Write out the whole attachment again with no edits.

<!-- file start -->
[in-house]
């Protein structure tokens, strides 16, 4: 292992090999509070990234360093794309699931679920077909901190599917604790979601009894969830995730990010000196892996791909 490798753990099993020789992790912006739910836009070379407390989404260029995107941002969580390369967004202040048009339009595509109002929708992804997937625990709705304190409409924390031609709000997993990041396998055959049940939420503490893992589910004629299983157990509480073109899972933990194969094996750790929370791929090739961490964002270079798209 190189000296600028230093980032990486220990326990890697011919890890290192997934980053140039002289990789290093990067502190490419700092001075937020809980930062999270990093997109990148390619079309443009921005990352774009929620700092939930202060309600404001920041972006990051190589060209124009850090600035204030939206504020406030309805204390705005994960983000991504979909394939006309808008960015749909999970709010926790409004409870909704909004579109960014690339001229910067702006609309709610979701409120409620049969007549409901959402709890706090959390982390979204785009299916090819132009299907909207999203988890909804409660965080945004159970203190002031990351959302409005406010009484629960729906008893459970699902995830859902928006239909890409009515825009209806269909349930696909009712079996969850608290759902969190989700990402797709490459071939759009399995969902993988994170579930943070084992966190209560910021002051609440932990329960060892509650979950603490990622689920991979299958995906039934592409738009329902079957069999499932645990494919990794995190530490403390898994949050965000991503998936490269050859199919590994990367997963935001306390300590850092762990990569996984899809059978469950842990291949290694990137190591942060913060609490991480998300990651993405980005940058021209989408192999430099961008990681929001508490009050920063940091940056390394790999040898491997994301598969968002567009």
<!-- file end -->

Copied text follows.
[in-house]
């Protein structure tokens, strides 16, 4: 292992090999509070990234360093794309699931679920077909901190599917604790979601009894969830995730990010000196892996791909 490798753990099993020789992790912006739910836009070379407390989404260029995107941002969580390369967004202040048009339009595509109002929708992804997937625990709705304190409409924390031609709000997993990041396998055959049940939420503490893992589910004629299983157990509480073109899972933990194969094996750790929370791929090739961490964002270079798209 190189000296600028230093980032990486220990326990890697011919890890290192997934980053140039002289990789290093990067502190490419700092001075937020809980930062999270990093997109990148390619079309443009921005990352774009929620700092939930202060309600404001920041972006990051190589060209124009850090600035204030939206504020406030309805204390705005994960983000991504979909394939006309808008960015749909999970709010926790409004409870909704909004579109960014690339001229910067702006609309709610979701409120409620049969007549409901959402709890706090959390982390979204785009299916090819132009299907909207999203988890909804409660965080945004159970203190002031990351959302409005406010009484629960729906008893459970699902995830859902928006239909890409009515825009209806269909349930696909009712079996969850608290759902969190989700990402797709490459071939759009399995969902993988994170579930943070084992966190209560910021002051609440932990329960060892509650979950603490990622689920991979299958995906039934592409738009329902079957069999499932645990494919990794995190530490403390898994949050965000991503998936490269050859199919590994990367997963935001306390300590850092762990990569996984899809059978469950842990291949290694990137190591942060913060609490991480998300990651993405980005940058021209989408192999430099961008990681929001508490009050920063940091940056390394790999040898491997994301598969968002567009």